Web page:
NOV. 29, 2023

Contested Republican primaries are nothing new. In 2022, 33 incumbent Republicans drew primary challengers. Aside from the relatively quiet 2020 primary, an average of 25 incumbent Republican legislators have faced contested primaries. With less than two weeks left until the filing deadline, at least 38 Republican incumbents have drawn at least one primary challenger.

Historically, primary challenges have not been motivated by singular events or votes. Battles between self-identified “true conservatives” and incumbents they called “RINOs” have characterized some of the more prominent primary challenges over the past decade and a half. However, this vague conflict was never a common denominator unifying the intraparty opposition.

This year feels different. The central conflict isn’t being defined by vague pronouncements over who is more conservative. Instead, it is largely being defined by a single vote: the impeachment of Atty. Gen. Ken Paxton. Nearly as many House Republicans (60) voted to impeach Paxton as Democrats (61). Four of the Republican aye votes are not seeking re-election as of this writing. Of the 56 who are seeking re-election, 33 (59%) have at least one announced or filed primary challenger. Of those, 10 have at least two primary challengers. I expect most of the other 23 will also draw at least one challenger before the filing period ends in two weeks.

As for the 21 Republicans seeking re-election who did not vote to impeach Paxton, only five (24%) have drawn primary challengers so far.

Not only are many challengers citing the Paxton vote as a reason to support their candidacy, but Paxton himself is getting involved in these races. He has endorsed at least 11 of the primary challengers of House Republicans who voted to impeach him. He has also endorsed several of the House Republicans who voted against impeachment.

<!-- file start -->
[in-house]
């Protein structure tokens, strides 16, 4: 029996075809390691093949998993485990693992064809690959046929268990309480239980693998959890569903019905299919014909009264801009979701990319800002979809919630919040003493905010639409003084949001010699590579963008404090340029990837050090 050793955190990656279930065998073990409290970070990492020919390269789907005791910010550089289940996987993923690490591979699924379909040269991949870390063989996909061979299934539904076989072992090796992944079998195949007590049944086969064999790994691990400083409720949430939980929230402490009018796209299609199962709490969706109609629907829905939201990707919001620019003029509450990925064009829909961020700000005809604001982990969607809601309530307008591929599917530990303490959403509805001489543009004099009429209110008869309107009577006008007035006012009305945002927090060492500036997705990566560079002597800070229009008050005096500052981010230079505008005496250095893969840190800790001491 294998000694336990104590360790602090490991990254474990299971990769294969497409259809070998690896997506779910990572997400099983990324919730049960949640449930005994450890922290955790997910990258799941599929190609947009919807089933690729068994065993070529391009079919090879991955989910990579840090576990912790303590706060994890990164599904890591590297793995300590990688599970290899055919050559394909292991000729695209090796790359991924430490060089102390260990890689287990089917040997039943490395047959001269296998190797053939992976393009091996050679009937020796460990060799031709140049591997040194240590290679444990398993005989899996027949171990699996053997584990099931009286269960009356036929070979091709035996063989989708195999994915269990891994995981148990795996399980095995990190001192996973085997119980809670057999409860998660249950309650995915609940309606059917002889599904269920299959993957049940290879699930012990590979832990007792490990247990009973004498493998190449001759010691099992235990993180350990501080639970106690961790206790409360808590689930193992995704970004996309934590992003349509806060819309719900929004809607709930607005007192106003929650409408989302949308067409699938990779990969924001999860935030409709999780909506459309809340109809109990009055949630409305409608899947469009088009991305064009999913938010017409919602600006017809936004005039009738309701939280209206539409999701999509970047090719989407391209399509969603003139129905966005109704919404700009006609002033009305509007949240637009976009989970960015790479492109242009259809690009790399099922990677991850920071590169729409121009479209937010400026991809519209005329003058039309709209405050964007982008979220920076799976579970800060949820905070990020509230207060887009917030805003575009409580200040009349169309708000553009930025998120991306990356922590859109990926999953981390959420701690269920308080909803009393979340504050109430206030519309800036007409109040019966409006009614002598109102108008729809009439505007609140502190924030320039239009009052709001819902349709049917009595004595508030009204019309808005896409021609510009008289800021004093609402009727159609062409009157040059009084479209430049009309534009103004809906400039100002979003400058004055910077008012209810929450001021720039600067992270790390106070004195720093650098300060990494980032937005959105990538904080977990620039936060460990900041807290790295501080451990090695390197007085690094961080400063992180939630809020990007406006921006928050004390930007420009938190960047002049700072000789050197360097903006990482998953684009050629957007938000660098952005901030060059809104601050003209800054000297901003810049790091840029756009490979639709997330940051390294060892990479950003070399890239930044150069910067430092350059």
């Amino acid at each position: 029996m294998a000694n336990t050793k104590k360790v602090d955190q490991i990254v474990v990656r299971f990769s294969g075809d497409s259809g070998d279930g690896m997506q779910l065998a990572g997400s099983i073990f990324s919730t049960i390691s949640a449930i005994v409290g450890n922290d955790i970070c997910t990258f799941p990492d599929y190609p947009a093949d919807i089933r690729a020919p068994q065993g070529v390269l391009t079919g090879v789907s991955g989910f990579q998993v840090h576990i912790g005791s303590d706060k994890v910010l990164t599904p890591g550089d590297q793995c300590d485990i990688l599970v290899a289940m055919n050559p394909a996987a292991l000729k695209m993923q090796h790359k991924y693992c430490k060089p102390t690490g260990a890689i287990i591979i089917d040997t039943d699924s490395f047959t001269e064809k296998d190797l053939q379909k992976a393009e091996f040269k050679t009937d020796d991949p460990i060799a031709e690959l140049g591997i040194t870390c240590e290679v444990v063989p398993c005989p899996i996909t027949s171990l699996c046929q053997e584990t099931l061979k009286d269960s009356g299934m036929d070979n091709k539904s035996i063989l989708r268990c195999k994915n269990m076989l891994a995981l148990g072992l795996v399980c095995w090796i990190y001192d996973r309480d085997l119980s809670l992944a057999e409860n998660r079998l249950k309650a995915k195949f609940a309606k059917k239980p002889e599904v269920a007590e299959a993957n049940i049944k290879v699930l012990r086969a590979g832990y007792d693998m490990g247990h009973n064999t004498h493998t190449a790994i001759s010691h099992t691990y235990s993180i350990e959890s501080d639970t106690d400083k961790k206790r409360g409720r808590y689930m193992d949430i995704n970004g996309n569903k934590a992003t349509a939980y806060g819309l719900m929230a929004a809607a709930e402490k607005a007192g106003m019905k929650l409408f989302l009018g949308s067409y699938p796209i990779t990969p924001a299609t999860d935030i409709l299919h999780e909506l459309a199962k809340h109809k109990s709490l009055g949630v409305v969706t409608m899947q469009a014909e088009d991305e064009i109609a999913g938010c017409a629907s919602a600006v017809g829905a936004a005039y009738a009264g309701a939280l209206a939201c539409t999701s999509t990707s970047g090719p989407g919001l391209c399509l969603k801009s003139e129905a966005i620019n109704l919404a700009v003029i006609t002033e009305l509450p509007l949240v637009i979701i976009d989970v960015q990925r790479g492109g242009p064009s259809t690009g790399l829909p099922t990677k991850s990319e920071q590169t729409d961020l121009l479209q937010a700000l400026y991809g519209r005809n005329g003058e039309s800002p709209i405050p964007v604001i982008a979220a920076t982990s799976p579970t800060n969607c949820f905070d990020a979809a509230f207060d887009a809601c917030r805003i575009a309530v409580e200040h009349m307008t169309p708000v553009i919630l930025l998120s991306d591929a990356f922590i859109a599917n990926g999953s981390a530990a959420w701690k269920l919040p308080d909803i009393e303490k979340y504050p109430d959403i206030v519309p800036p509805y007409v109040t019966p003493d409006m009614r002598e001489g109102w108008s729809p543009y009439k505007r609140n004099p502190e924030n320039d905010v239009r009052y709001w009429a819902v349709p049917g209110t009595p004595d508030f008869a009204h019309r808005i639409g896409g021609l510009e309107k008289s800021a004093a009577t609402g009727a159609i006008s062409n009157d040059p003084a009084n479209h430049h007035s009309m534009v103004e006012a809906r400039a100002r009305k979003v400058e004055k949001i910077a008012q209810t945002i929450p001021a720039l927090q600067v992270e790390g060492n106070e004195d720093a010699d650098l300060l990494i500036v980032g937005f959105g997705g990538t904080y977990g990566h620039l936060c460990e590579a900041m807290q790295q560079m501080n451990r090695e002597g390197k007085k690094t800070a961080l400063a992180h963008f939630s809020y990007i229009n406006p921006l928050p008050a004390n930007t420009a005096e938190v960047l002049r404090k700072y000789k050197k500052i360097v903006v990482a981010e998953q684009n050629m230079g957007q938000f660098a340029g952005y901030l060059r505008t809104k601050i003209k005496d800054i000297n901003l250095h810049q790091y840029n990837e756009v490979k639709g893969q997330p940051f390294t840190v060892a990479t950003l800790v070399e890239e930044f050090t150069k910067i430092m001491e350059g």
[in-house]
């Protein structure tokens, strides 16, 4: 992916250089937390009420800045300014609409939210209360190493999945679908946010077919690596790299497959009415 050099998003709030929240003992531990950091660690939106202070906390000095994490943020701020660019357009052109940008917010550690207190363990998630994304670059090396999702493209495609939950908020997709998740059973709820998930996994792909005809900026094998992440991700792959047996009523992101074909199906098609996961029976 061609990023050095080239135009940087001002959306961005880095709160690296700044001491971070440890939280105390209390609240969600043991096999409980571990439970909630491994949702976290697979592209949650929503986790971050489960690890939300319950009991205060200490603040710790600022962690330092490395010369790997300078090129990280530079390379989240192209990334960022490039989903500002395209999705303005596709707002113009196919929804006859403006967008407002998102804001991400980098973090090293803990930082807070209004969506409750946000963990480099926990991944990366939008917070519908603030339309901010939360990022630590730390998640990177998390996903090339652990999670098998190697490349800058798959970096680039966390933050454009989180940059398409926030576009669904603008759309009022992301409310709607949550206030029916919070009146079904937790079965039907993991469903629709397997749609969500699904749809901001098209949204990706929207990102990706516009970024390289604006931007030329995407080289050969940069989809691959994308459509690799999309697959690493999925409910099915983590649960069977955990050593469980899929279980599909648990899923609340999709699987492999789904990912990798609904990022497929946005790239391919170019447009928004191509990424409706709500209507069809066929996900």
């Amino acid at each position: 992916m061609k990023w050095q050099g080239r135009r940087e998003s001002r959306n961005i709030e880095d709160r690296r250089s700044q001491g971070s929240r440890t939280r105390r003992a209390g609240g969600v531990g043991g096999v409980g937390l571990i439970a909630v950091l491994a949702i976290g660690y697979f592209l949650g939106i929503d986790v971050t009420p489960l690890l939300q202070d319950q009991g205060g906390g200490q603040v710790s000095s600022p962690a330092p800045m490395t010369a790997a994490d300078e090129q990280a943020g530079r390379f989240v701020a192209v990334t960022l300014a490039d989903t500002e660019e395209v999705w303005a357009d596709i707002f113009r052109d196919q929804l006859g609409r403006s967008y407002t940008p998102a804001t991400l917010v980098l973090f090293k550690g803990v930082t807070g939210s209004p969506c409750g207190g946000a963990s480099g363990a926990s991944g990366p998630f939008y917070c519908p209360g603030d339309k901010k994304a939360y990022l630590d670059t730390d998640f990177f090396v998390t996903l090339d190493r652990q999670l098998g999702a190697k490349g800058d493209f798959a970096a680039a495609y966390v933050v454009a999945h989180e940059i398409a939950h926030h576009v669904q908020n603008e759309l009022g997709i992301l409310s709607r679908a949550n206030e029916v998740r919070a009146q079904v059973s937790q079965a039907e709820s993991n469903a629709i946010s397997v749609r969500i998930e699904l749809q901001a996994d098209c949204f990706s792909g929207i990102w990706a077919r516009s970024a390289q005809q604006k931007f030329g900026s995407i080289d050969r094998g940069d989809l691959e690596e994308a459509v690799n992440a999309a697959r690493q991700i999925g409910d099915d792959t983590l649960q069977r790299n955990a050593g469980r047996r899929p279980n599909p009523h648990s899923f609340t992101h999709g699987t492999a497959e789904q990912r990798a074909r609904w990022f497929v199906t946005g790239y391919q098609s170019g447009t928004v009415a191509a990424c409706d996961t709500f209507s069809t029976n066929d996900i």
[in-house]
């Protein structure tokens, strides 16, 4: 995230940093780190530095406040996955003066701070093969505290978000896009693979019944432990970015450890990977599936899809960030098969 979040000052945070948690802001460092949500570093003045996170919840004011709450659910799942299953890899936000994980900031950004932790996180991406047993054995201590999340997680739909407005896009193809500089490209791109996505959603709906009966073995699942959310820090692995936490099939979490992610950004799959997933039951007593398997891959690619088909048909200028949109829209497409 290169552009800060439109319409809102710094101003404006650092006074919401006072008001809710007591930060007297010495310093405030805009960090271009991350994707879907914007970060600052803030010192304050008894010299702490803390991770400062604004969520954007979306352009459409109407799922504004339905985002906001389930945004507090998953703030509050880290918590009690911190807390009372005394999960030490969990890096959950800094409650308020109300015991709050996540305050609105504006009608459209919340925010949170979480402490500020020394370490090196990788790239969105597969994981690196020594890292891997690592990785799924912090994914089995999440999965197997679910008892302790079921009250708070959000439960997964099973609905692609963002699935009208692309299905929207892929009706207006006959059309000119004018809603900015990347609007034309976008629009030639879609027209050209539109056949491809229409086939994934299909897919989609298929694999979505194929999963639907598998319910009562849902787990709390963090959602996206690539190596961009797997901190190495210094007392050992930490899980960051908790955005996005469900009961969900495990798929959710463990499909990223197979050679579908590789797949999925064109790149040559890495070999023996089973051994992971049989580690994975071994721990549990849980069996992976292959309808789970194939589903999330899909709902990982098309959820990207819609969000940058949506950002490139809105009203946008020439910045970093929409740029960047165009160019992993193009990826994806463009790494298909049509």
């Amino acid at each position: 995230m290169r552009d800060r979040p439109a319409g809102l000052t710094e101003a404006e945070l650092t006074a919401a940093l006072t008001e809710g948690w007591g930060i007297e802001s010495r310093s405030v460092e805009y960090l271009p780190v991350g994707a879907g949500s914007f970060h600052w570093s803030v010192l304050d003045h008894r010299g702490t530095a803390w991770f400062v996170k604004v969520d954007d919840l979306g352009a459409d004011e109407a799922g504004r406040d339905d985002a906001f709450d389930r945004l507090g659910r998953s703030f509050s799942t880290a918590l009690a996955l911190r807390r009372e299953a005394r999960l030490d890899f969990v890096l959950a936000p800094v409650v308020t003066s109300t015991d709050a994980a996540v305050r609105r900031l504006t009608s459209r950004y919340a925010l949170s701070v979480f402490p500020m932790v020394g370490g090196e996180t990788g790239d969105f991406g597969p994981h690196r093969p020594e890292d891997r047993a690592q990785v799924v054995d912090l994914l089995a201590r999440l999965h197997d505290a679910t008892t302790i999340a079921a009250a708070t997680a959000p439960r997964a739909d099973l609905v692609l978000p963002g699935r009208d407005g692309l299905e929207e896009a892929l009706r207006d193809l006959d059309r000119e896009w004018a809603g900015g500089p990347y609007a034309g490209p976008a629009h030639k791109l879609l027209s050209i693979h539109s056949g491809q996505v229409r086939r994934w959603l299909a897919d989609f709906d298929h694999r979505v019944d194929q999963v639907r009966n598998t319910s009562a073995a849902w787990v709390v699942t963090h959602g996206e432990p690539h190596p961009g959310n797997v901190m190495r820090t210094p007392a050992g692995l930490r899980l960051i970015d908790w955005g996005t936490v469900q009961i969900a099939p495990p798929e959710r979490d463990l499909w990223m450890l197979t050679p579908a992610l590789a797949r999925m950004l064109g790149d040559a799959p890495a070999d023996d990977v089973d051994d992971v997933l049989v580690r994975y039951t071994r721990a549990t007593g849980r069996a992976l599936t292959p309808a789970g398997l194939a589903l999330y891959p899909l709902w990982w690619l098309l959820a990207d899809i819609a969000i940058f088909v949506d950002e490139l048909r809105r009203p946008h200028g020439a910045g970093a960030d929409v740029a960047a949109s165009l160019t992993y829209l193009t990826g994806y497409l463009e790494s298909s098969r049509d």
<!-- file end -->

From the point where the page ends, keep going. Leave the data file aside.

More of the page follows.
It remains to be seen whether the challengers can marshal this early pro-Paxton momentum into strong campaign finance results, but it seems likely that past large donors to challengers endorsed by scorecard conservative groups would place bets on candidates endorsed by Paxton at the very least.

It also remains to be seen whether these challengers will be able to oust significantly more incumbents than in a typical primary election. Only twice since 1996 – 2012 and 2014 – have more than four Republican incumbents fallen in primary elections. None have fallen in the primary since 2018 (Runoffs are another matter.).

It further remains to be seen whether the Paxton impeachment issue plays any significant role in open-seat primaries. This seems less likely, but it something to watch as primary races heat up.

By Jeff Blaylock – Founder & Senior Editor